6. The Austin OSHA office received a complaint the same day and sent a compliance officer who reported CVI workers working at the base of the unprotected wall in full view of the city inspector and the project superintendents from Hensel Phelps and HEW. Both CVI and Hensel Phelps were cited for willfully exposing workers to a cave-in risk.

The ruling states, “OSHA issued its citation against Hensel Phelps pursuant to its multi-employer citation policy. Under this policy, an employer who causes a hazardous condition (a “creating employer”) or a general contractor or other employer having control over a worksite who should have detected and prevented a violation through the reasonable exercise of its supervisory authority (a “controlling employer”) may be cited for a violation, whether or not its own employees were exposed to the hazard.”

The Legal Considerations

Hensel Phelps disputed the citation under the Melerine guidelines, and the administrative law judge considering the case approved.

However, in the appeal brought by the Department of Labor, the department asked the court to consider the Chevron  decision, which came after Melerine, and decide whether it “has the authority — under either the Occupational Safety and Health Act… or Occupational Safety and Health Administration regulations — to issue a citation to a general contractor at a multi-employer construction worksite who controls a hazardous condition at that worksite, even if the condition affects another employer’s employees.”

Two parts of the federal act were under consideration. The first, subsection (a)(1) under the act, requires employers to provide each of their employees a safe workplace. Under Melerine, this would apply strictly to the contractor’s direct employees.

However, the second, subsection (a)(2) section requires employers to comply with occupational safety and health standards, which, as noted above, would hold the GC liable for violations on a multi-employer job site.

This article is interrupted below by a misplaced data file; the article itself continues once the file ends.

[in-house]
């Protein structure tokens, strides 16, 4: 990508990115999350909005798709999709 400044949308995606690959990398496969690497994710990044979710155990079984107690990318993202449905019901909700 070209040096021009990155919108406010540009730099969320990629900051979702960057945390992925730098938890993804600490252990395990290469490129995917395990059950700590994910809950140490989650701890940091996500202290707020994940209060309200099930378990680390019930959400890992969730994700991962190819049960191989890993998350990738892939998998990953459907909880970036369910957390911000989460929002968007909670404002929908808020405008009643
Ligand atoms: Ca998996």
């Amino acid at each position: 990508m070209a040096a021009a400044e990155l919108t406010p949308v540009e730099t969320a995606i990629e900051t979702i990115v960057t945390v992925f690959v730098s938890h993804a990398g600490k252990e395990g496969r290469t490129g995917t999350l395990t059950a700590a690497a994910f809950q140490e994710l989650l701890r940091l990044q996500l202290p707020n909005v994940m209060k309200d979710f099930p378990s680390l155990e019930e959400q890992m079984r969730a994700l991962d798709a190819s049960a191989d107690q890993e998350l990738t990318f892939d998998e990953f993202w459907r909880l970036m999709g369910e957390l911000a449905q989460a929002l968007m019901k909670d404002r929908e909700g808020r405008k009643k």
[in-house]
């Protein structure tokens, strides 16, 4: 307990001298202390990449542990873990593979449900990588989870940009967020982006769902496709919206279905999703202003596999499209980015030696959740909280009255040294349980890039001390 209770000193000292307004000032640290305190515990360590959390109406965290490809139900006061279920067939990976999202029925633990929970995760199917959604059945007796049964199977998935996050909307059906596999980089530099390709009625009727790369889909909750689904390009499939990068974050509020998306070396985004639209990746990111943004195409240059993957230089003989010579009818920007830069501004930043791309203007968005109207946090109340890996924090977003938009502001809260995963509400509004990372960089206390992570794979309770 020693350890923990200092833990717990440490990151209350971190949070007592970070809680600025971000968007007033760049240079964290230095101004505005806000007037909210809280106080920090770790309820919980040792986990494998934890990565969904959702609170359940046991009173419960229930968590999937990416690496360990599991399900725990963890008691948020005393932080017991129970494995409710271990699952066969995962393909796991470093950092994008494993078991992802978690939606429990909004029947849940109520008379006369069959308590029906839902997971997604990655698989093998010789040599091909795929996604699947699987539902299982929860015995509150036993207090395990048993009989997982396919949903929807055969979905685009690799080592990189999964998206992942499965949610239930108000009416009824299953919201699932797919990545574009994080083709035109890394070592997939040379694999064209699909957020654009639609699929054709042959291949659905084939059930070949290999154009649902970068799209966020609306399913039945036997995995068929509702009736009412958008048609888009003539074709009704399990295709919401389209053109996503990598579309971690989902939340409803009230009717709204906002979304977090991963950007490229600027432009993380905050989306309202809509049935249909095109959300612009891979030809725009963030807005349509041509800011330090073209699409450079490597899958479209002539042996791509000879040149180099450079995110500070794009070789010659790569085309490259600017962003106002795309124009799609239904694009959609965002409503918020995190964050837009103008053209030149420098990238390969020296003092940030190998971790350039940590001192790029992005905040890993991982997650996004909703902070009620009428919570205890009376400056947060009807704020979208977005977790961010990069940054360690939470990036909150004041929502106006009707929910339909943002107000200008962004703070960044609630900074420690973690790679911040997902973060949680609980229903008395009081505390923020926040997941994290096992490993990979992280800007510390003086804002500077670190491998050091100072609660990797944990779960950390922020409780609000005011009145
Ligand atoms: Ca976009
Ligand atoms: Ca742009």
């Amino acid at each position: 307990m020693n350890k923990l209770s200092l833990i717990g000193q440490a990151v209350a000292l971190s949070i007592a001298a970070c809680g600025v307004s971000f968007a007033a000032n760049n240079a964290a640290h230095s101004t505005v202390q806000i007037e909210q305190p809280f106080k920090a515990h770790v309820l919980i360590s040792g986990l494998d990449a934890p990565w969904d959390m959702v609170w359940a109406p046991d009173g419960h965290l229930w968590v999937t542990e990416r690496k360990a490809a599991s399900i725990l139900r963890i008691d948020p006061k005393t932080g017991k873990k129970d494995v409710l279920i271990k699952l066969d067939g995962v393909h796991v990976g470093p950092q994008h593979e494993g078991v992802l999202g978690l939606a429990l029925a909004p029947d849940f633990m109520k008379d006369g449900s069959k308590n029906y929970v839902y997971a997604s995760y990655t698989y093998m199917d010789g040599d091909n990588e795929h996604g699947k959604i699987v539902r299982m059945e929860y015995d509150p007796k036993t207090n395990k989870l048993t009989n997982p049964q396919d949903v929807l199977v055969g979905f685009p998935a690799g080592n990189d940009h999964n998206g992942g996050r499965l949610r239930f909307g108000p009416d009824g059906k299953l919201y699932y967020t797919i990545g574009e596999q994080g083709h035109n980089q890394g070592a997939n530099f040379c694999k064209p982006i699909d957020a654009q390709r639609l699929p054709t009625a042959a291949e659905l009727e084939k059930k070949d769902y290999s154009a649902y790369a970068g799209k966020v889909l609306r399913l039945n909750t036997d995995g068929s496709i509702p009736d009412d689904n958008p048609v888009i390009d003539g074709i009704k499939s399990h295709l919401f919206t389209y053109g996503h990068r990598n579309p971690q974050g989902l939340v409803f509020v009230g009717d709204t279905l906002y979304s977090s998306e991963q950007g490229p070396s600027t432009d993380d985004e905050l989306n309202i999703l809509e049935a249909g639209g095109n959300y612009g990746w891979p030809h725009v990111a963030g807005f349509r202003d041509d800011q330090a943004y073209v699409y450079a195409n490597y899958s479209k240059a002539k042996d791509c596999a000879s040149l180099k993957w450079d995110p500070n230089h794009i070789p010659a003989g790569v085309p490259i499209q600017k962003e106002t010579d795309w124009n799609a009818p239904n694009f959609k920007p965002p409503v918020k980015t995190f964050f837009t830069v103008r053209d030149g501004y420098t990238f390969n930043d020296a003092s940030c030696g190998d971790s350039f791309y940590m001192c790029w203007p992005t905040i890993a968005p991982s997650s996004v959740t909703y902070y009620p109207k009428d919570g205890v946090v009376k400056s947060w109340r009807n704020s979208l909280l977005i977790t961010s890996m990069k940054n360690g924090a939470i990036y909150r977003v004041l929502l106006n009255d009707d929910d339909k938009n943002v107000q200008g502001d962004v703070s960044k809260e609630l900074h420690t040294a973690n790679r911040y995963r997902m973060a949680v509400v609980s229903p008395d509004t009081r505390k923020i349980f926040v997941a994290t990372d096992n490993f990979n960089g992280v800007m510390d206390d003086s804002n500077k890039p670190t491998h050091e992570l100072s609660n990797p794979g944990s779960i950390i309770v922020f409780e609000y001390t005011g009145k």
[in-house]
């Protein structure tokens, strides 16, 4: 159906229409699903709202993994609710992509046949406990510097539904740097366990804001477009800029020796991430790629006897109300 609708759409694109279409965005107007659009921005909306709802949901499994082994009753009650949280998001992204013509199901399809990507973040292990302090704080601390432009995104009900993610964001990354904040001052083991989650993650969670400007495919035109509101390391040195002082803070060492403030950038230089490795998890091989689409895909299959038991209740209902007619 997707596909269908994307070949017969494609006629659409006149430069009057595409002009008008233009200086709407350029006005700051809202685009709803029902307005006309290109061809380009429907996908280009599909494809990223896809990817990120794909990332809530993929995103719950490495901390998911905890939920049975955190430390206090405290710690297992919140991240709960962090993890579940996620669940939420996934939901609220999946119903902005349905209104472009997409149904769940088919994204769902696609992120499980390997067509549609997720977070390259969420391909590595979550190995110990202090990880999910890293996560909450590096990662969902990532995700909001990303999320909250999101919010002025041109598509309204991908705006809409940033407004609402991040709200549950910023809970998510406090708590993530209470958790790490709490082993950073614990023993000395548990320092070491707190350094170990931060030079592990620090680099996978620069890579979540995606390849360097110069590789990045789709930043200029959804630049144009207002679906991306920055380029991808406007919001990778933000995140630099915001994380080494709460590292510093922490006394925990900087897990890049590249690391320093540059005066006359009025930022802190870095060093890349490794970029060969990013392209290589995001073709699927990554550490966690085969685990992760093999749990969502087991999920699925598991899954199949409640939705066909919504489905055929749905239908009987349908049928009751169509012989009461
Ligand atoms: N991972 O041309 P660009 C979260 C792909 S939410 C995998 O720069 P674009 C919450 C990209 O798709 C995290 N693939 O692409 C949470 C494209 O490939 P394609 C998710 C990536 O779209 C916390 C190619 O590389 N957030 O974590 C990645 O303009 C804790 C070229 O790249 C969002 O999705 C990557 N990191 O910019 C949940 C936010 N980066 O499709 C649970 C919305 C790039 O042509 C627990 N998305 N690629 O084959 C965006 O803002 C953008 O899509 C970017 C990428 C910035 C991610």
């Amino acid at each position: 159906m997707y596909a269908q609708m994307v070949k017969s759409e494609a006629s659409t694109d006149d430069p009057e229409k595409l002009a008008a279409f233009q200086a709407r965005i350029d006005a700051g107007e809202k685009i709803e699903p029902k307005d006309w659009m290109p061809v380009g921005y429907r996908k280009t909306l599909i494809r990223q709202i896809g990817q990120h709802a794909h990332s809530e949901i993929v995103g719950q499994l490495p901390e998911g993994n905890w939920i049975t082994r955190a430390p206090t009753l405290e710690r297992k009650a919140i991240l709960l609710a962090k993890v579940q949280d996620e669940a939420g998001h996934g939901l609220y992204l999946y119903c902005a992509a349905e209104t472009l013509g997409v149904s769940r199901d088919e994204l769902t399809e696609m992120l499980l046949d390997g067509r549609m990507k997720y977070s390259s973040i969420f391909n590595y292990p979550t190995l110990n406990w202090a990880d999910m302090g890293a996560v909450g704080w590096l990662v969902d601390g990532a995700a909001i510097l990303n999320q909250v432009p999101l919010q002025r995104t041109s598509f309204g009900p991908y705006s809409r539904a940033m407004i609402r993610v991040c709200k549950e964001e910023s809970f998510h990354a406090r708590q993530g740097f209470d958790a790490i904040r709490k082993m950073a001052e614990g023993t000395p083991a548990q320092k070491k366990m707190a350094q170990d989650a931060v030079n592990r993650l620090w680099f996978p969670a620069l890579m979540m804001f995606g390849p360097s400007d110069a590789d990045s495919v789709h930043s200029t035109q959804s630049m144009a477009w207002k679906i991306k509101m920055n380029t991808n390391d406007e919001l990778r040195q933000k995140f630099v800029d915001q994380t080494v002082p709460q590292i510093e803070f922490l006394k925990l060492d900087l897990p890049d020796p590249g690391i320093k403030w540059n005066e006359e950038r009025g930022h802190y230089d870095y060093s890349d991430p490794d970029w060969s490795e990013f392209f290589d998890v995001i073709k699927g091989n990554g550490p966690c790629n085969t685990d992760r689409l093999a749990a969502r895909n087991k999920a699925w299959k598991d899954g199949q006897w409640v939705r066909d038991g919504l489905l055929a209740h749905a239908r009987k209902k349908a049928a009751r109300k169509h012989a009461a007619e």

Among the many citations the 5th Circuit made in determining its finding, it said, “We can surmise, then, that Congress perhaps intended to include the limiting language in subsection (a)(1) and, by excluding that language from subsection (a)(2), perhaps left open the possibility that an employer could be cited for a violation at a worksite he controls but that is also populated by employees of various other employers.”

The court directly cited seven individual cases that have come after Melerine was implemented to support its conclusion.

Long-term Effects?

Messages left at Hensel Phelps’ headquarters were not returned by press time; so we don’t know whether they will appeal the ruling any farther.

In most cases like this, however — where different circuits and jurisdictions have different rulings, precedents and interpretations — the trend is to not push findings up to the next level or to the Supreme Court.

If the Supreme Court were to rule definitively and in favor of the Department of Labor and state GCs are universally liable for hazardous workplace conditions that only affect subcontractor employees, it would create a consistent standard and enforceable precedent on jobsites around the country, and there would be no room for interpretation or discretion by jurisdiction moving forward, which could have ripple effects far beyond those of any single case.